History

Showing 151-160 of 825 items.

Arizona Politicians

The University of Arizona Press

Do you know these famous Arizona politicians? • A congresswoman who was bridesmaid to Eleanor Roosevelt

• A car dealer who propelled himself to the governor's mansion with the help of public recognition of his TV commercials

• An Arizonan who served not only as governor and chief justice of the Arizona ...

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Arizona Politicians

The University of Arizona Press

Do you know these famous Arizona politicians? • A congresswoman who was bridesmaid to Eleanor Roosevelt

• A car dealer who propelled himself to the governor's mansion with the help of public recognition of his TV commercials

• An Arizonan who served not only as governor and chief justice of the Arizona ...

More info...

Native Waters

The University of Arizona Press

Since the beginning of the reservation era, the bitter conflict between Indians and non-Indians over water rights was largely confined to the courtroom. But in the 1980s the federal government began to emphasize negotiated settlements over lawsuits, and the settlements are changing water rights in fundamental ways—not only for tribes but also for non-Indian communities that share scarce water resources with Indians.

In Native Waters, Daniel McCool describes the dramatic impact these settlements are having both on Indian country and on the American West as a whole. Viewing the settlements as a second treaty era, he considers whether they will guarantee the water future of reservations—or, like treaties of old, will require tribes to surrender vast resources in order to retain a small part of their traditional homelands. As one tribal official observed, "It's like your neighbors have been stealing your horses for many years, and now we have to sit down and decide how many of those horses they get to keep." Unlike technical studies of water policy, McCool's book is a readable account that shows us real people attempting to end real disputes that have been going on for decades. He discusses specific water settlements using a combination of approaches—from personal testimony to traditional social science methodology—to capture the richness, complexity, and human texture of the water rights conflict. By explaining the processes and outcomes in plain language and grounding his presentation in relevant explanations of Indian culture, he conveys the complexity of the settlements for readers from a wide range of disciplines.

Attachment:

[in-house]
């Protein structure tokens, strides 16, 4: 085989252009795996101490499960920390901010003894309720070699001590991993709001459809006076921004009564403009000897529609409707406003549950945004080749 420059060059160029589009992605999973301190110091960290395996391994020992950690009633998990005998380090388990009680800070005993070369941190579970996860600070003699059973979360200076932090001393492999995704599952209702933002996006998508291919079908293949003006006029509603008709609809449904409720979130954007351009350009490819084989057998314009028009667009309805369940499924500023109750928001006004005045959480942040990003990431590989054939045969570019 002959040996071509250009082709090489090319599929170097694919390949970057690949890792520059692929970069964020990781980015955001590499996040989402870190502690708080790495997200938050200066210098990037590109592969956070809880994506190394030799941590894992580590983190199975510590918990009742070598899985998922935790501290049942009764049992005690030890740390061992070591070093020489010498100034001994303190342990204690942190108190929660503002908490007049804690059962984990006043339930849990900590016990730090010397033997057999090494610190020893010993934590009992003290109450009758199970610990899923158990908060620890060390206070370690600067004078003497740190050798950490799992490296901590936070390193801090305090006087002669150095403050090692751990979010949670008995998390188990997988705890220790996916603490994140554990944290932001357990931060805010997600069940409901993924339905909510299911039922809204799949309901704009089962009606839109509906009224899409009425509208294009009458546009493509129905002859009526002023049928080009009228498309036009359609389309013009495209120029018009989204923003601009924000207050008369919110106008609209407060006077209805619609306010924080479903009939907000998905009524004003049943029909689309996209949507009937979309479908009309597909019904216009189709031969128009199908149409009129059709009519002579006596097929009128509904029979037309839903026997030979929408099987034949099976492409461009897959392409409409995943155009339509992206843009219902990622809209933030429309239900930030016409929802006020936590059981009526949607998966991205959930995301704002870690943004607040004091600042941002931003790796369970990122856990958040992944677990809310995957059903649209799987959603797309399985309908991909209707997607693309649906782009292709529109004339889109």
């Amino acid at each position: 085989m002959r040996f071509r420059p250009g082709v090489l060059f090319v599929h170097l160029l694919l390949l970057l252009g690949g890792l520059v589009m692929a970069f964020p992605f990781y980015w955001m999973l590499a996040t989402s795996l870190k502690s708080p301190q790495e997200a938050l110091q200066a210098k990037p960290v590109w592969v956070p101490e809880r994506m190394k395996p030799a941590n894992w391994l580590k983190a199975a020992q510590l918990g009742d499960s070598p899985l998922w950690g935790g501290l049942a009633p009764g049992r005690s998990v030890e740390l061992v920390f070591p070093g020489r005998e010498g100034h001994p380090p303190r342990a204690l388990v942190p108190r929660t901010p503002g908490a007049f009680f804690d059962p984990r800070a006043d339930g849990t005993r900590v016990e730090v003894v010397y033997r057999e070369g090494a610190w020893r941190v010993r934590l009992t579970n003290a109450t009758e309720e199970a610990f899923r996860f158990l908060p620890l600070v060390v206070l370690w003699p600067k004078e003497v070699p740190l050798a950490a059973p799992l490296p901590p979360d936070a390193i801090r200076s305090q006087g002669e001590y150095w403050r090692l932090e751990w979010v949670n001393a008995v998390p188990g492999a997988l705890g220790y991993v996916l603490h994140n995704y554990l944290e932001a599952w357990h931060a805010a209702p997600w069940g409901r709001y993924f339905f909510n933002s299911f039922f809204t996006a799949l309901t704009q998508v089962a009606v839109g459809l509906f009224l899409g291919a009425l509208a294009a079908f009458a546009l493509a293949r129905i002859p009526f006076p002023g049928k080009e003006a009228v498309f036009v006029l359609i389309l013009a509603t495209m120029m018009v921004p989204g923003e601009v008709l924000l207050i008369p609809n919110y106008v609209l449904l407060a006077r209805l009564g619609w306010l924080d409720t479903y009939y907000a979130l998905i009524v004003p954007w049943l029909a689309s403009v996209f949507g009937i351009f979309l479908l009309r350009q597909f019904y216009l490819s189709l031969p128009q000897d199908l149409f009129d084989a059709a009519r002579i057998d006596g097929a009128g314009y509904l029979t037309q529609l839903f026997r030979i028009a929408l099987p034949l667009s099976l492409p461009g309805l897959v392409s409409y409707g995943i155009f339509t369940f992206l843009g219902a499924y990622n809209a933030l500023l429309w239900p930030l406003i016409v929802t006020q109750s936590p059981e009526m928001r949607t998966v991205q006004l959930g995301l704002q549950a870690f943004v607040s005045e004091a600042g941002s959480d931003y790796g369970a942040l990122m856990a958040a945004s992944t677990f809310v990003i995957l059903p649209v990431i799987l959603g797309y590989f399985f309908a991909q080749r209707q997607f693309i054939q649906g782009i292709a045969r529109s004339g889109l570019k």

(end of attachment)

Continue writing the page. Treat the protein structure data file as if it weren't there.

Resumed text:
Native Waters illustrates how America is coming to grips with an issue that has long been characterized by injustice and conflict, seeking to enhance our understanding of the settlements in the hope that this understanding will lead to better settlements for all parties. As one of the first assessments of a policy that will have a pervasive impact for centuries to come, it shows that how we resolve Indian water claims tells us a great deal about who we are as a nation and how we confront difficult issues involving race, culture, and the environment.

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The Politics of Western Water

The University of Arizona Press

As the Democratic congressman from Colorado's Fourth District from 1949 to 1973, Wayne Aspinall was an advocate of natural resource development in general and reclamation projects in particular. A political loner, considered crusty and abrasive, he carved a national reputation by helping secure the passage of key water legislation&#...

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Making Native Space

Colonialism, Resistance, and Reserves in British Columbia

UBC Press

It presents the most comprehensive account available of perhaps the most critical mapping of space ever undertaken in BC – the drawing of the lines that separated the tiny plots of land reserved for Native people from the rest.

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Women and the White Man's God

Gender and Race in the Canadian Mission Field

UBC Press

Based on diaries, letters, and mission correspondence, this is the first comprehensive examination of women’s roles in Anglican missions that were active in northern British Columbia, Yukon, and the Northwest Territories between 1860 and 1940.

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Modern Women Modernizing Men

The Changing Missions of Three Professional Women in Asia and Africa, 1902-69

UBC Press

Explores how professionalism, religion, and feminism came together to enable missionary women to become the colleagues and mentors of Western and non-Western men.

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A Passion for Wildlife

The History of the Canadian Wildlife Service

UBC Press

A chronicle of the Canadian Wildlife Service and the evolution of wildlife policy over the first 50 years of this venerable Canadian institution's history.

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Undelivered Letters to Hudson's Bay Company Men on the Northwest Coast of America, 1830-57

UBC Press

This collection of correspondence – letters sent to Hudson's Bay Company men by their families and loved ones but never delivered – offers a rare and human history of ordinary people, many of whom were the early settlers of the Pacific Northwest.

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Mexican Murals in Times of Crisis

The University of Arizona Press

Murals have been an important medium of public expression in Mexico since the Mexican Revolution, and names such as Diego Rivera, David Alfaro Siqueiros, and José Clemente Orozco will forever be linked with this revolutionary art form. Many people, however, believe that Mexico's renowned mural tradition died with these famous ...

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